Seattle ranked as the worst city worldwide for air quality and pollution Sunday evening as wildfire smoke coated the region.
A gray haze crept over Western Washington throughout the day, blanketing the area with a definitive reminder that we’ve entered the season of wildfires and worsening air quality.
Seattle’s air quality index hovered between 170 and 190 Sunday evening. Around 6 p.m. the AQI was ranked worst globally among 90 major cities, according to air quality technology company IQAir. Doha, Qatar, ranked second after Seattle and Portland came in third.
The smoke, which drifted over from fires in British Columbia, Eastern Washington and the Cascade Mountains in recent days, prompted the National Weather Service and the Puget Sound Clean Air Agency to issue an air quality alert for most of Western Washington that will last until noon Monday.
A red flag warning, which means any fires that develop could spread quickly, is also now in effect for the western side of the Cascades, said Jeff Michalski, a meteorologist with National Weather Service’s Seattle office. Critical fire conditions continued near the Cascades on Sunday, and were expected to continue Monday, largely because of dry weather and fuels, he said.
Ongoing fires and smoke dragged the region’s air quality into “unhealthy” and “unhealthy for sensitive groups” categories — an index ranging between 101 to 200 — throughout Western Washington as Sunday progressed, weather service meteorologist Kayla Mazurkiewicz said Sunday afternoon.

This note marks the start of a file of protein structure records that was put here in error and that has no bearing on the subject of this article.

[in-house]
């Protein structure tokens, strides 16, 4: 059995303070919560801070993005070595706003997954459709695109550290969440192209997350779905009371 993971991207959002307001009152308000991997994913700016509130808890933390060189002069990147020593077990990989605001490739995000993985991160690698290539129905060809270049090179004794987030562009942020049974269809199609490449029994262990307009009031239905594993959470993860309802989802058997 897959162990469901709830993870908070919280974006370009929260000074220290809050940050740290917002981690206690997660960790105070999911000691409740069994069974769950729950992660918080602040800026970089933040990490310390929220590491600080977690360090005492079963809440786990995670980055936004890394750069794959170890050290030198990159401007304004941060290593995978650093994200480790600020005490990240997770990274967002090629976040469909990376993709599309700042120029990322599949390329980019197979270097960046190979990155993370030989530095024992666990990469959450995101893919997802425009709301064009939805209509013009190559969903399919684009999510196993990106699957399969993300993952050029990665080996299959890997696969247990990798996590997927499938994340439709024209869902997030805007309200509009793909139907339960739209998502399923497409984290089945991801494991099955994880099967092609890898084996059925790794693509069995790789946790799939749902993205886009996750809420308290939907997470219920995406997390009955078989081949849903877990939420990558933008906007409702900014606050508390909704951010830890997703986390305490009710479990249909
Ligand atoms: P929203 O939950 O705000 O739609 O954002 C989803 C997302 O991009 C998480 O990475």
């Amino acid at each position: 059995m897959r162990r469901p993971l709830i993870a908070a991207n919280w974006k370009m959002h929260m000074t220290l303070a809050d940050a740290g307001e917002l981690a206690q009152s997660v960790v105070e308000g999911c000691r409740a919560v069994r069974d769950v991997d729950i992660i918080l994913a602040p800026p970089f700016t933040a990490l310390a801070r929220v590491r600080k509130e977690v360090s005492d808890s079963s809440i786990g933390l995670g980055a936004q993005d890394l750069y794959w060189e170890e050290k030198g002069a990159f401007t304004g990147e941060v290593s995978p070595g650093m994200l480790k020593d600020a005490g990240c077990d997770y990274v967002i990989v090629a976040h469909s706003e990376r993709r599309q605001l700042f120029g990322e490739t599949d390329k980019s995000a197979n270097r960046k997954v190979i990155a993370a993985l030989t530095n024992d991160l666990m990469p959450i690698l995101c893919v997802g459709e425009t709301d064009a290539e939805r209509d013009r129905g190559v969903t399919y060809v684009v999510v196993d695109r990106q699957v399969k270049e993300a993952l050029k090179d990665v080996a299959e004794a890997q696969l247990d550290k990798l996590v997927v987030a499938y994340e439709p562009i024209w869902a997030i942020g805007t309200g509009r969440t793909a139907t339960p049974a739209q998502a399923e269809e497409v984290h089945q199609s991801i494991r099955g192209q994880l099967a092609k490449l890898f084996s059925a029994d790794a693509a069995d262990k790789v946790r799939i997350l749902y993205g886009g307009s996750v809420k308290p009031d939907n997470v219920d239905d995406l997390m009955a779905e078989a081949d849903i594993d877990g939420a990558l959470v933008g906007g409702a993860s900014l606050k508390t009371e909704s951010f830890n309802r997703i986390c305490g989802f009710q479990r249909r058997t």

Conditions are even worse near Bellingham and east of the Cascades, Mazurkiewicz said. According to the weather service’s Spokane office, air quality levels were the worst in the country — with an index around 400 to 500, with some even higher — as of Sunday afternoon.
By the afternoon, Eastern Washington’s air quality had improved slightly, but it was still considered very unhealthy, according to the state’s smoke blog.
The region should expect to breathe easier Monday, when hazy conditions will likely blow out of the area, weather experts said.
“The wind flow pattern is affecting where the smoke is going,” Michalski said Sunday morning. That pattern should turn more westerly on Monday, he added, “so that should help push some of the smoke out of the area.”
Mazurkiewicz said she hopes there will be a “dramatic difference” in air quality by Monday evening, but the exact timing of the wind changes is tricky to predict.
The thick smoke also threw off the Seattle area’s high temperatures Sunday, blocking the sun’s rays from heating the region up into the mid- to high-80s, as predicted, Mazurkiewicz said.
Instead, the “reflection of the smoke bounces some of the energy back out,” Michalski said. By 3 p.m. Sunday, the Seattle area had hit 79 degrees.
Cooler temperatures should settle in Monday and Tuesday, in addition to high humidity and an overall lower fire threat. There’s also a chance of showers Monday night into Tuesday, with the coast, near the Olympic Mountains, likely to see the most rain, Michalski said.
“It’s not a widespread rain across the region,” he added.